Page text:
"I will tell you that I think the most important thing I can do for the African-American community is the same thing I can do for the American community, period, and that is get the economy going again and get people hiring again."
The Congressional Black Caucus finds itself in the frustrating position of having to criticize the Obama Administration. Many of its members worked hard to get Barack Obama elected as the United States first African American president. And with a 90% approval rating among African American voters, President Obama is extremely popular with their base constituencies. But as the realities of an election year approaches, the need to bring home some bacon to bolster their records means the CBC members have to put their own legislative agendas above their allegiance to their president.
Can black Congressmen and Congresswomen pressure a black president to help their black constituents without creating the kind of race-centered political fallout Barack Obama has studiously avoided his entire political career?
"As a candidate, President Obama said in his speech on race during the Democratic primary, 'race is an issue that I believe this nation cannot afford to ignore right now.' The facts speak for themselves. The Congressional Black Caucus recognizes that behind virtually every economic indicator you will find gross racial disparities."
Rep. Barbara Lee (D- Calif.)
For many of the African American voters in the districts of these congressional representatives, Barack Obama’s ascendancy to the White House was not only an electoral victory, it was a moral victory, a validation of all the “We Shall Overcome” gospels and “I Have A Dream” speechifying. Obama himself pointed out during the campaign that African Americans had a vested interest in voting for him.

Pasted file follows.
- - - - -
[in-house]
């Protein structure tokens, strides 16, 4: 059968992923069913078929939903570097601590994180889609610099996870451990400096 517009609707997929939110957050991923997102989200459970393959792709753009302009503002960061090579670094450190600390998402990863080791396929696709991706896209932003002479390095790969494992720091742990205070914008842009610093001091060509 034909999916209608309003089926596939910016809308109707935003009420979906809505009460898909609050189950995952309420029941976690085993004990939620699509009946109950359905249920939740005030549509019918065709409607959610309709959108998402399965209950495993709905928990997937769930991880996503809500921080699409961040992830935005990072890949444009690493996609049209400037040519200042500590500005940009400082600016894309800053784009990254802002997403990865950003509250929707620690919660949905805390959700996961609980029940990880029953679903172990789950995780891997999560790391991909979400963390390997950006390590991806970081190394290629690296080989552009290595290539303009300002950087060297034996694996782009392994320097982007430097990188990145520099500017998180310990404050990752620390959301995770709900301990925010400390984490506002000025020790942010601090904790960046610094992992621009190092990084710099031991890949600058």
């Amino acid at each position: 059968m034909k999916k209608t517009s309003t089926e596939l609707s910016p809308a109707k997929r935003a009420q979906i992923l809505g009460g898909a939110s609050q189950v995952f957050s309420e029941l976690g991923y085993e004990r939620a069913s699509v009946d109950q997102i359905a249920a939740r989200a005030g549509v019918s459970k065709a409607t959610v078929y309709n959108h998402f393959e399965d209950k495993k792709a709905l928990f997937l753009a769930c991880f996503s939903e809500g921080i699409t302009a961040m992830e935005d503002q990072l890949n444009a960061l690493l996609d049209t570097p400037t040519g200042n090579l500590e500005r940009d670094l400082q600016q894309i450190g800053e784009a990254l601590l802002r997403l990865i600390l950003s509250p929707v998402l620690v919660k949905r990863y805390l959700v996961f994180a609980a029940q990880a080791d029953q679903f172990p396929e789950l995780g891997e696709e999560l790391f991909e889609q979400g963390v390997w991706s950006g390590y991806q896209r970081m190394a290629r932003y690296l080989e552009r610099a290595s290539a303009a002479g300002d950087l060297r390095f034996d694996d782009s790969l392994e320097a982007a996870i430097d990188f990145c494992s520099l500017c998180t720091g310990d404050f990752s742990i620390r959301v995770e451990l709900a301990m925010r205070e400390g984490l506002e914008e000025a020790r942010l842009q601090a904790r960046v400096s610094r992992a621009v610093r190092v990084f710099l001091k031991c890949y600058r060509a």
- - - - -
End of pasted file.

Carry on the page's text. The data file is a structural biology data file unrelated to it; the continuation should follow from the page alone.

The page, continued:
"The decline of wages and incomes for African American families during the Bush era has been significant," he said. "So I think nobody has more of a stake in the reversal in these policies than the African American community does."
Senator Barack Obama
Now, to a president with shrinking job approval ratings in national polls and an economic recovery strategy whose effects may not be seen for some time, the CBC does seem to run a very real risk of jeopardizing the access they currently have to the White House. But the CBC’s latest hardball tactics, which included House committee meeting boycotts, have borne fruit just this week by getting $4 billion added to a Wall Street regulation bill and $2 billion to a proposed House jobs bill.
"In their fight with Obama, the Congressional Black Caucus should keep pressing, not out of hate for the president, but out of love for their constituents."
Professor, Syracuse University.
It will be interesting tomorrow to see how the GOP and the Beltway pundits react to these recent events as they make the rounds of the Sunday morning political talk show circuit.